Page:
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Outsourced security called battle tested

By , Network World
June 13, 2005 12:13 AM ET

Network World - WASHINGTON, D.C. - Outsourcing corporate security is no longer risky business and large organizations should hand off network monitoring and security services as soon as possible.

That was the main conclusion Gartner analysts presented to about 2,000 IT executives at the firm's IT Security Summit last week. Gartner predicts the future of security is in the cloud and expects to see more services such as MCI's WAN Defense, announced two weeks ago.

"Why should I filter out this garbage at my end? Outsource as much of the day-to-day busywork as you can, as soon as you can," said Gartner analyst John Pescatore in his presentation titled "The Near Future of Network Security."

Pescatore acknowledged this is a radical change from what Gartner would have advocated in years past, when it viewed security outsourcing - which requires a company to entrust an outsider with critical support - as controversial.

"It's just not controversial anymore," Pescatore said. He said the level of expertise exhibited by the first-generation of managed security service providers (MSSPs) along with the rise of carrier-class high-speed security gear from vendors such as iPolicy Networks indicate that security outsourcing can evolve into a trusted service. Customers need not purchase their own customer premises equipment (CPE), Pescatore says, particularly for perimeter defense.

Managed security services will evolve into "in-the-cloud services" in which network traffic is cleaned of spam, viruses, attack traffic and other problems before it reaches the enterprise, and perimeter firewalls and IDS reside with the carrier, said Kelly Kavanaugh, whose presentation was titled "Security in the Cloud: Take My Security Hardware, Please."

Traditional pure-play MSSPs such as Symantec, Internet Security Systems and Counterpane Internet Security, as well as the larger IT outsourcers such as EDS and IBM, are most often associated with remote monitoring customer IDS, firewalls and other gear.

But he predicted, "It becomes a utility that's shared. For enterprises, it's a way to let go of having customer premises equipment."

He said a number of in-the-cloud anti-spam and anti-virus filtering services already exist, including those from MessageLabs and Symantec's Brightmail outfit. While MSSPs also might offer their own version of in- the-cloud security, Kavanaugh explained that "the carriers have the best opportunity to deliver in the cloud" because theyprovide the essential connection closest to the customer's network.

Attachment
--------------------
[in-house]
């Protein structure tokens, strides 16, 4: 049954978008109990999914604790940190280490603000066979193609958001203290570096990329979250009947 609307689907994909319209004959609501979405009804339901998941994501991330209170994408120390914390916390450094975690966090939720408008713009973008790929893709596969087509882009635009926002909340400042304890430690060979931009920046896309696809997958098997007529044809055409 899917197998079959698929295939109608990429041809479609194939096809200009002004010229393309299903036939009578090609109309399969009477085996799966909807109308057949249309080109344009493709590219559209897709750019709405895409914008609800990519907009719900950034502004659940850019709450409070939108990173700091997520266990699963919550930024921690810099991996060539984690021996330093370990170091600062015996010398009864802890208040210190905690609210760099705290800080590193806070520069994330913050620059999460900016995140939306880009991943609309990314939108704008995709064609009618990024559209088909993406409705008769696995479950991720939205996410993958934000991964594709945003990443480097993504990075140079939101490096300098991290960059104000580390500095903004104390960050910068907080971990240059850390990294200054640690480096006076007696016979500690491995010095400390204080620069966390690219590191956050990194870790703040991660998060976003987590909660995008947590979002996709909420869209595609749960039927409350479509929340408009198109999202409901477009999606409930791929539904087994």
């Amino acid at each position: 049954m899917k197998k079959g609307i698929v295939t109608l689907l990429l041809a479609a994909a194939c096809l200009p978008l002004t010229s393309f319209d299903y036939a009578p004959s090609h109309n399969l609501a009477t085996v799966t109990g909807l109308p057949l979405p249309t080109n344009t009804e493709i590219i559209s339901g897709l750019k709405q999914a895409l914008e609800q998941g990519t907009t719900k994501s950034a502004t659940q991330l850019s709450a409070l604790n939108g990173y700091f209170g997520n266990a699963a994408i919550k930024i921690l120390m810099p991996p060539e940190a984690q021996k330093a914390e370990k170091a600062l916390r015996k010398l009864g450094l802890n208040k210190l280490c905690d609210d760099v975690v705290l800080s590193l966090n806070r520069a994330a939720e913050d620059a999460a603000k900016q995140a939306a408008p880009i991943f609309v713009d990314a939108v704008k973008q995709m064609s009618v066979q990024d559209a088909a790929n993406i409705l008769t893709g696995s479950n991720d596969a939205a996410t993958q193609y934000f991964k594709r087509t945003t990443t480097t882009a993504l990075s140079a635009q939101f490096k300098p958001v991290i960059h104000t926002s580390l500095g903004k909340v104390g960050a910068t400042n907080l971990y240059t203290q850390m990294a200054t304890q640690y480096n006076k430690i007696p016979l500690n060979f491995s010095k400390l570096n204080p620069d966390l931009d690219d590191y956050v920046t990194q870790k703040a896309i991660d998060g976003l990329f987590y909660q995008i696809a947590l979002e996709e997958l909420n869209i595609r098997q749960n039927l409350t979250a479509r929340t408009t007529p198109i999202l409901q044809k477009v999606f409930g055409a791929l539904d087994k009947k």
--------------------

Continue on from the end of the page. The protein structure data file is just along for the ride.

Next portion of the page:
A mixed reaction

The security-cloud concept generated a mixed reaction among attendees.

"I couldn't see doing that at this point," said Peter Walker, chief security officer at healthcare insurance provider Blue-Shield of California. The company relies on Counterpane for monitoring firewall and intrusion-detection and prevention gear, but he said he would be reluctant to forgo owning his own security gear.

Walker said his close relationship with Counterpane gave him confidence in outsourcing equipment monitoring and its cost-effectiveness. But he couldn't envision not owning a security CPE.

Phil Maier, vice president of information security technologies at Inovant, a division of Visa that provides IT support, said he also had reservations.

"I'm a security-paranoid, I trust nobody," said Maier, adding his views about outsourcing had been influenced by his past experience working for a defense contractor where strict military guidelines ruled.

"But sharing your infrastructure with another organization is something that can happen and it can work," Maier added, noting that outsourcing of security was the direction is which Visa was headed since doing so would eliminate the need to hire more staff to monitor security devices.

Not so fast
According to Gartner, outsourcing corporate security is no longer risky business, but there are some issues.
Requires less staff for round-the-clock equipment monitoring.
Removes the need to purchase customer-premises equipment.
Reduces equipment support cost.
Potentially limits security gear support.
Introduces legal questions, especially when outsourcing in a foreign country.
Leaves users wary of long-term contracts with some managed services companies.
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But larger organizations say they're seriously examining the possibility of adopting security outsourcing.

"We intend to transfer assets under an outsourcing contract," said Byrne Huntley, director of the IT services center at the U.S. Department of Health and Human Services. HHS is in the middle of a bid process in which the goal is to obtain a significant portion of its network equipment and security as a service in which the supplying vendor would own and manage all the assets under a five-year contract.

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